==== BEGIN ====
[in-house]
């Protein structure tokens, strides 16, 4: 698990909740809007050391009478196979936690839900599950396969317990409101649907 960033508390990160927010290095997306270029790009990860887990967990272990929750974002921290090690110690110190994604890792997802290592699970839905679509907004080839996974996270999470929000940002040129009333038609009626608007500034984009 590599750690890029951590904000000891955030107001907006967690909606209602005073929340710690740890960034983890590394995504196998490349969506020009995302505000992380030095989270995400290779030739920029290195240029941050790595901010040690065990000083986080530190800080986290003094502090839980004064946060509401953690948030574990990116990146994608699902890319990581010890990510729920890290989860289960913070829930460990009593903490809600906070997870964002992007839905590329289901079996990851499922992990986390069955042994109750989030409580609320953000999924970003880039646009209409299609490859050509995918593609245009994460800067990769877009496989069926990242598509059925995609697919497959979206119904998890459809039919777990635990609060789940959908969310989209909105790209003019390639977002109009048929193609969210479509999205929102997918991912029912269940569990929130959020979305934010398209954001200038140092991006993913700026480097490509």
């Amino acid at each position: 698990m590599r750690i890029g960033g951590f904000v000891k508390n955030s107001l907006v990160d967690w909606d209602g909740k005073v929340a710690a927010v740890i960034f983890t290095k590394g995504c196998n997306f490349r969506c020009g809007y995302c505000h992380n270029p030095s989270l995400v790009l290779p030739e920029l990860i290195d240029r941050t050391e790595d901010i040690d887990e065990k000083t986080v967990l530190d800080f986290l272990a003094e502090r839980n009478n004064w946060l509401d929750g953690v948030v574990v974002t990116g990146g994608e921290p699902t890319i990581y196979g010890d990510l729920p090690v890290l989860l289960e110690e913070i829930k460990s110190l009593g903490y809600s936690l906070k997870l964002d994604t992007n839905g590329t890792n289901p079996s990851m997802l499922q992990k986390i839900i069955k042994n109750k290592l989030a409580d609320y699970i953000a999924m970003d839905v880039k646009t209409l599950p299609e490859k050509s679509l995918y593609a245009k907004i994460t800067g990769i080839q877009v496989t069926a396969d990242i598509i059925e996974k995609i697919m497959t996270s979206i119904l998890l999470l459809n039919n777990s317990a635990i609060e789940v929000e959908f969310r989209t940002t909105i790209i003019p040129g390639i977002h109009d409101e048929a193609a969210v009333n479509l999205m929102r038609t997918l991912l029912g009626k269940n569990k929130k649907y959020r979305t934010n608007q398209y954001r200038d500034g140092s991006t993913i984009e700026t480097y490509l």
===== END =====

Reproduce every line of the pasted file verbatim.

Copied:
[in-house]
């Protein structure tokens, strides 16, 4: 698990909740809007050391009478196979936690839900599950396969317990409101649907 960033508390990160927010290095997306270029790009990860887990967990272990929750974002921290090690110690110190994604890792997802290592699970839905679509907004080839996974996270999470929000940002040129009333038609009626608007500034984009 590599750690890029951590904000000891955030107001907006967690909606209602005073929340710690740890960034983890590394995504196998490349969506020009995302505000992380030095989270995400290779030739920029290195240029941050790595901010040690065990000083986080530190800080986290003094502090839980004064946060509401953690948030574990990116990146994608699902890319990581010890990510729920890290989860289960913070829930460990009593903490809600906070997870964002992007839905590329289901079996990851499922992990986390069955042994109750989030409580609320953000999924970003880039646009209409299609490859050509995918593609245009994460800067990769877009496989069926990242598509059925995609697919497959979206119904998890459809039919777990635990609060789940959908969310989209909105790209003019390639977002109009048929193609969210479509999205929102997918991912029912269940569990929130959020979305934010398209954001200038140092991006993913700026480097490509």
């Amino acid at each position: 698990m590599r750690i890029g960033g951590f904000v000891k508390n955030s107001l907006v990160d967690w909606d209602g909740k005073v929340a710690a927010v740890i960034f983890t290095k590394g995504c196998n997306f490349r969506c020009g809007y995302c505000h992380n270029p030095s989270l995400v790009l290779p030739e920029l990860i290195d240029r941050t050391e790595d901010i040690d887990e065990k000083t986080v967990l530190d800080f986290l272990a003094e502090r839980n009478n004064w946060l509401d929750g953690v948030v574990v974002t990116g990146g994608e921290p699902t890319i990581y196979g010890d990510l729920p090690v890290l989860l289960e110690e913070i829930k460990s110190l009593g903490y809600s936690l906070k997870l964002d994604t992007n839905g590329t890792n289901p079996s990851m997802l499922q992990k986390i839900i069955k042994n109750k290592l989030a409580d609320y699970i953000a999924m970003d839905v880039k646009t209409l599950p299609e490859k050509s679509l995918y593609a245009k907004i994460t800067g990769i080839q877009v496989t069926a396969d990242i598509i059925e996974k995609i697919m497959t996270s979206i119904l998890l999470l459809n039919n777990s317990a635990i609060e789940v929000e959908f969310r989209t940002t909105i790209i003019p040129g390639i977002h109009d409101e048929a193609a969210v009333n479509l999205m929102r038609t997918l991912l029912g009626k269940n569990k929130k649907y959020r979305t934010n608007q398209y954001r200038d500034g140092s991006t993913i984009e700026t480097y490509l």